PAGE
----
NEW YORK: US natural gas futures fell sharply on Wednesday, with forecasts for much milder weather next week driving the front-month December contract down more than 3 percent ahead of its expiration later in the session.
Traders mostly shrugged off the cold snap this week even though it helped drive Henry Hub cash prices to 14-month highs, focusing instead on forecasts that call for much milder weather during at least the first week of December.
"Natural gas futures are breaking to the downside ahead of today's December futures expiration, with an increased focus on the imminent warming trend," Citi Futures energy analyst Tim Evans said in a report.
At 12:45 p.m. EST (17405 GMT), front-month December gas futures on the New York Mercantile Exchange were down 12.1 cents, or 3.2 percent, at $3.648 per million British thermal units after trading between $3.626 and $3.769.
The nearby contract hit a 13-month high of $3.933 on Friday, but some traders cautioned that gas prices near $4 could increase supply by encouraging producers to turn on more wells and could dampen demand by making gas less competitive with coal for power generation.
Despite some chilly weather this week that kicked up demand, few traders expected much upside in prices until more sustained cold arrives, with gas storage and production still near record highs.
"While the ... potent early December warmth remains on track today, the forecast did take on some increased uncertainty during the second half of the (six- to 10-day) period with some cooler changes there," private forecaster MDA Weather Services said in its morning report.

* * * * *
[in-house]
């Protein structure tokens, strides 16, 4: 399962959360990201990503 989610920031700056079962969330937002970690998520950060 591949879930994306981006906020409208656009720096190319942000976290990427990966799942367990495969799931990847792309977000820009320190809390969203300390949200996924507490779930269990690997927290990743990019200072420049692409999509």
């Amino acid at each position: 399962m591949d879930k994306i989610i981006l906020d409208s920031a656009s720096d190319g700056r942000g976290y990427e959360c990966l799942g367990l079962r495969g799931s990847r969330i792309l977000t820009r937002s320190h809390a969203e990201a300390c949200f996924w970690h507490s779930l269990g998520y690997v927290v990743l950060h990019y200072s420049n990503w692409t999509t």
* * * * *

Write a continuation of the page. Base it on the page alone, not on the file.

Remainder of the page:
STORAGE SURPLUS NEARLY GONE
Traders and analysts were waiting for the next US Energy Information Administration storage report on Thursday, with most expecting inventories to have fallen by 12 billion cubic feet last week, according to a Reuters poll.
Stocks rose 2 bcf during the same week last year, while the five-year average for that week is an 18 bcf decline.
EIA data last week showed total gas inventories for the week ended Nov. 16 fell by 38 bcf to 3.873 trillion cubic feet.
It was the second withdrawal of the heating season, but current stocks are still at record highs for this time and offer a comfortable cushion to meet any winter spikes in demand or unexpected disruptions in supply.
Storage hit a record high of 3.929 tcf two weeks prior, making this the fourth straight year that gas inventories have headed into the heating season at a record high.
The storage surplus compared with a year-ago, which began the stock building season in April at nearly 900 bcf, is now at 24 bcf and is likely to fall below year-ago levels in next week's report, the first time below that benchmark since early November 2011.
RIG COUNT RISES FOR SECOND WEEK
Drilling for natural gas has mostly been in decline for the last year, with gas rigs down 54 percent since peaking last year at 936 in October 2011.
The steep slide - the Baker Hughes gas rig count hit a 13-1/2-year low just three weeks ago - has fed expectations that producers might curb record output. But so far production has not shown any significant signs of slowing.
The associated gas produced from more-profitable shale oil and shale gas liquids wells has kept dry gas flowing this year at or near a record pace.
Recent gains in the rig count have stirred concerns that higher gas prices might prompt producers to ramp up supply.